How to Treat Broken Bones in a Survival Situation

Ian Kershaw
How to Treat Broken Bones in a Survival Situation

A broken bone, also known as a fracture, is certainly not going to be fun in a survival situation (or ever). It is a very serious injury that needs to be treated as soon as possible. Believe it or not, you will still be perfectly able to treat a broken bone even without the aid of medical equipment.


A broken bone, also known as a fracture is not going to be fun in a survival situation

There are two basic kinds of fracturing that can occur: an open fracture and a closed fracture. An open fracture means that the skin has been broken and part of the broken bone is now sticking out of your flesh (this means you don’t only have to deal with a broken bone but an open wound as well).

In contrast to this, a closed fracture means that no open wound has been created as a result of the broken bone. Nevertheless, this doesn’t mean that a closed fracture needs to be treated with any less attention than an open one.

Watch out for the symptoms of a fracture

Symptoms of either a closed fracture or an open fracture include the actual sound of the bone breaking, massive amounts of pain in and around the affected area, discoloration and swelling of the skin, and a significant loss of mobility in the affected area as well.

Additional complications of a broken bone include numbness, bleeding (either internal or external), and shock. In case you haven’t gotten the point by now, a broken bone needs to be treated very quickly.

The first thing to do is to calm the victim down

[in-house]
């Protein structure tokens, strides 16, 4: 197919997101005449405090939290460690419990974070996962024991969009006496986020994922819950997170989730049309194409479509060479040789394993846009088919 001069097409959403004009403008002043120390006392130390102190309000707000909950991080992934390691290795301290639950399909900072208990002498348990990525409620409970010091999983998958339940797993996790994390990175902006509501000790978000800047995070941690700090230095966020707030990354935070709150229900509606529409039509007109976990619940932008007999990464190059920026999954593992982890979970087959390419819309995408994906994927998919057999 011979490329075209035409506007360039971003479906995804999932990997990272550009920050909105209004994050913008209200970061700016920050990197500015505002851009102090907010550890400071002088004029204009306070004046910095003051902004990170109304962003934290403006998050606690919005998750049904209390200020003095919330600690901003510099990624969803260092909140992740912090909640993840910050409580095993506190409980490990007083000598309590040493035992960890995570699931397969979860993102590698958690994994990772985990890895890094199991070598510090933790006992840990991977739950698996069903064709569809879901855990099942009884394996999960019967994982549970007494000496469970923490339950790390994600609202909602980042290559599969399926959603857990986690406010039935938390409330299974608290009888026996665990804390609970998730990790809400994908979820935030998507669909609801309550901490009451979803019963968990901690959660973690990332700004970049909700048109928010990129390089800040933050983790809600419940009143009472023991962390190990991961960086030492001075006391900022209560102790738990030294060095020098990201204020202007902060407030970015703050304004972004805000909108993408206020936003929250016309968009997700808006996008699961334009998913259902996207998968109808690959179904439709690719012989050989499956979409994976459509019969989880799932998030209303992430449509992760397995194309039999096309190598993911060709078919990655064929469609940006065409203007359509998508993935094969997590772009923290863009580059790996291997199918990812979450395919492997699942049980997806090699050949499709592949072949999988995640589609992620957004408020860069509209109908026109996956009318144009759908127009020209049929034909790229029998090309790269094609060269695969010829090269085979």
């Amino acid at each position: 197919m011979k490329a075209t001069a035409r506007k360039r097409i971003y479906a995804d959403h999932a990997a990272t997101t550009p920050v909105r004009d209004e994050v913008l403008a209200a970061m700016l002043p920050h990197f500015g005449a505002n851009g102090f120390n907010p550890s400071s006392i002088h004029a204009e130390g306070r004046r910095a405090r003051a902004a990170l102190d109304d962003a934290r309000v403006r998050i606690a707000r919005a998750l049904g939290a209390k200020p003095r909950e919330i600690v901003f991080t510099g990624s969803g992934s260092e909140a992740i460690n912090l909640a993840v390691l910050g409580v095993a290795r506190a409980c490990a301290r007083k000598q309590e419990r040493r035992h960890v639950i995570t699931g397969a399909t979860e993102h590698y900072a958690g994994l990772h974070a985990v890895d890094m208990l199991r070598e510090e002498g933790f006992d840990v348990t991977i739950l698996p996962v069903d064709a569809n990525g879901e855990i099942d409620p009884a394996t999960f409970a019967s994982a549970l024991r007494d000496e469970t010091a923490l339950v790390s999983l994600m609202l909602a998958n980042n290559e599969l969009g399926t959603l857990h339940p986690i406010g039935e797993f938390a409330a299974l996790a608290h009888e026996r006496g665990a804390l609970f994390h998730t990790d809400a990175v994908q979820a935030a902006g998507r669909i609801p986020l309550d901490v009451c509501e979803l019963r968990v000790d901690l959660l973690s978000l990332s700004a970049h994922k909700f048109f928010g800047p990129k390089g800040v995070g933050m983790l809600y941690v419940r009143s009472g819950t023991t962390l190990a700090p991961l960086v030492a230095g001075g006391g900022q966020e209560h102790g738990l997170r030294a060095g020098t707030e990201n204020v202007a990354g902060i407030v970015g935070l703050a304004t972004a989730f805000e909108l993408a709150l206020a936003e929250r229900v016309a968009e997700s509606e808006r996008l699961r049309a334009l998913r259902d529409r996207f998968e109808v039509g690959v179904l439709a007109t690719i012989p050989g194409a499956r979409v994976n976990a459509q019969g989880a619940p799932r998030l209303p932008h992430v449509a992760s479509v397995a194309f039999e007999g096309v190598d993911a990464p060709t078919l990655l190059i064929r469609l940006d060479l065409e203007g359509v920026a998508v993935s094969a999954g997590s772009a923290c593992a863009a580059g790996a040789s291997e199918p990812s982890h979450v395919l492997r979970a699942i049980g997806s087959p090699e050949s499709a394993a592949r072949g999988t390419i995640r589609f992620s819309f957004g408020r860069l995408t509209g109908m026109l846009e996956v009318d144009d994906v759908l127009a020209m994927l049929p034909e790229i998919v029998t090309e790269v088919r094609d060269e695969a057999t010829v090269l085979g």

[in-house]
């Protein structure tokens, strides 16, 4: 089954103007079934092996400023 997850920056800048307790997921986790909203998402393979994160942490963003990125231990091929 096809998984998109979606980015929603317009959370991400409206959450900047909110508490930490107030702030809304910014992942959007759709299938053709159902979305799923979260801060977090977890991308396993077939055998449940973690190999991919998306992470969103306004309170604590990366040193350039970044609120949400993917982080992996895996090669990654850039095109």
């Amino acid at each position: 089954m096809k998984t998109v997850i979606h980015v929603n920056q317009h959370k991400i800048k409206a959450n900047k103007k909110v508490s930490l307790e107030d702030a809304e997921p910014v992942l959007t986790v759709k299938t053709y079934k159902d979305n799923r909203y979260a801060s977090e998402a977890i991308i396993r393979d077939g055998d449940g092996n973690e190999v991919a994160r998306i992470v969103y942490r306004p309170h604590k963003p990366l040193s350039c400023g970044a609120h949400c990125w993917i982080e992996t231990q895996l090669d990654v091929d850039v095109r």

The first thing to do is to calm the victim down and get them resting as comfortably as they can. Limit their movement, have them drink plenty of water, and ensure that they limit their mobility. If the fracture is an open fracture, cover up the wound with a bandage or a clean piece of clothing.

Next, find two branches that are around the same length as the broken limb. The purpose of these two branches is to make a splint.

Then, find rope, cordage, vine, shoelaces, or clothing to tie the splints to either side of the affected limb.

Ensure that the injured person limits their mobility

There are three specific points where it needs to be tied: around the wrist/ankle, the elbow/knee, and the shoulder/hip.

While it’s imperative that your splint is fastened securely so that it stays in place, you also don’t want to make it too tight or else the blood will not be able to circulate properly (and this only leads to more complications).

After you have tied the splint to the affected limb, elevate the limb to allow the blood to circulate better. Continue having the victim drink plenty of water and also place a cool compress (such as damp bandana) over their head.

Reduce the pain with painkillers such as Tylenol

Keep the victim lying down in a comfortable position and give them any medication you may have that can help to reduce the pain, such as Tylenol or ibuprofen. You’ll also want to make sure the victim eats plenty of food so they can keep their energy levels up.

If the fracture is an open fracture, stopping the bleeding is also of paramount importance. Tie something right above the site of the wound and keep the actual wound covered with bandages to ensure that debris, dirt, and pests are kept out. Always clean the wound with water before applying bandages.

© Copyright 2019 - Outdoor Revival